show mpls ldp nei
show mpls traffic-eng tunnel
show ip pim rp
show ip pim nei
show ip pim int
show clns protocol
show clns nei
show isis nei|int (on xr)
1.6 FIRST ATTEMPT EXPERIENCE (JAN’13 SECOND WEEK):
Being based in Sydney, I was able to get SP lab date easily. In fact there are not many people taking SP lab here. Probably it’s too boring for them while seeing the other nicer cakes a.k.a Bigdata, Wireless and DC lab just out there. I booked the lab for the second week in January, 2013. I was feeling 90% ready as I have been through the MPLS MBGP, MCAST, BGP and L2/L3 VPN technologies. I repeated the videos and re-viewed/practised the vendor and vincent’s workbooks. Nothing was left that I could think of but I was excited to go ,sit and experience another lab game for the third pie!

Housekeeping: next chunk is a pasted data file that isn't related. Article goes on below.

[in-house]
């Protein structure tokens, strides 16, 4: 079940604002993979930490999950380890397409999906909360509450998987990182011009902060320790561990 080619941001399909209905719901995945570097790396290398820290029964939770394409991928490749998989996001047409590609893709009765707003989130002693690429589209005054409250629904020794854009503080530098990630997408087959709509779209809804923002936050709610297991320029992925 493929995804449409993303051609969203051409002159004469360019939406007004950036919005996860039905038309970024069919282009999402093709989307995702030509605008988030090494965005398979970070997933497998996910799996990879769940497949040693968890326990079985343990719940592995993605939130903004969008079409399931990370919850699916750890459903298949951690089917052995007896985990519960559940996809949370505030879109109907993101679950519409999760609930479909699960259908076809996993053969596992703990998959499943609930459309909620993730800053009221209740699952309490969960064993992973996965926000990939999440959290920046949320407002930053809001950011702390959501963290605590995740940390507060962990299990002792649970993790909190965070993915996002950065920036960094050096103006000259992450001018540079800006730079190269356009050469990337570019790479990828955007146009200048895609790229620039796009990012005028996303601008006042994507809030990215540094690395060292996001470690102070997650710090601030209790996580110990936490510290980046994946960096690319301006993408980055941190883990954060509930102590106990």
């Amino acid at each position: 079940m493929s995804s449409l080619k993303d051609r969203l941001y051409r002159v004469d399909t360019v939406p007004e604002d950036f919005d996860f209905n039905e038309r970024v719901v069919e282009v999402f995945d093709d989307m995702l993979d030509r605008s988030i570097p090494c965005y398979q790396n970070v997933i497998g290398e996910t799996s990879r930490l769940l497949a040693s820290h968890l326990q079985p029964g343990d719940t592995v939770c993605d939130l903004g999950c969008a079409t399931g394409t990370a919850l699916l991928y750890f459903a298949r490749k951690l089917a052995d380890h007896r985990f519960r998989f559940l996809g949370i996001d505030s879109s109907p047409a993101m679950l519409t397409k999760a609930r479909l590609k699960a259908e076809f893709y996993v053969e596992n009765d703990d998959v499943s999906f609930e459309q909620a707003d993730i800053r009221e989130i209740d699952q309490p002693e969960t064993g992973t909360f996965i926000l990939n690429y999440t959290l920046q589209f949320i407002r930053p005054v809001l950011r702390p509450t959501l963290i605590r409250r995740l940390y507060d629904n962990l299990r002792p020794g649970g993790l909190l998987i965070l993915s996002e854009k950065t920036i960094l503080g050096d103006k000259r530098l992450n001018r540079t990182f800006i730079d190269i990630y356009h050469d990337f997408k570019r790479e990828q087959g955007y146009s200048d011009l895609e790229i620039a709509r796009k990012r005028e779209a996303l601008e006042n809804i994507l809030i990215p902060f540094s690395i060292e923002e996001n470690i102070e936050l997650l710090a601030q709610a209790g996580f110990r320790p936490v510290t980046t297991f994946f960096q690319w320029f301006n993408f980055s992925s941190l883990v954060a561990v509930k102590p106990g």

2 weeks before my lab date, I took a week’s break from work and focussed on speed and summarising the tasks and the right order to implement them. I was doing labbing 16 hours a day and a few hours of revision. Day before the lab, I went to bed at 11pm. I had a few glasses of red wine. I woke up in the morning 15 minutes before my alarm bell rang. Got ready and in 20 minutes time I was on the way to the lab. It only takes me 35 minutes to get to CCIE lab in Sydney by train. I know a few folks have to travel from overseas and interstate but for me it was just like another commute to work.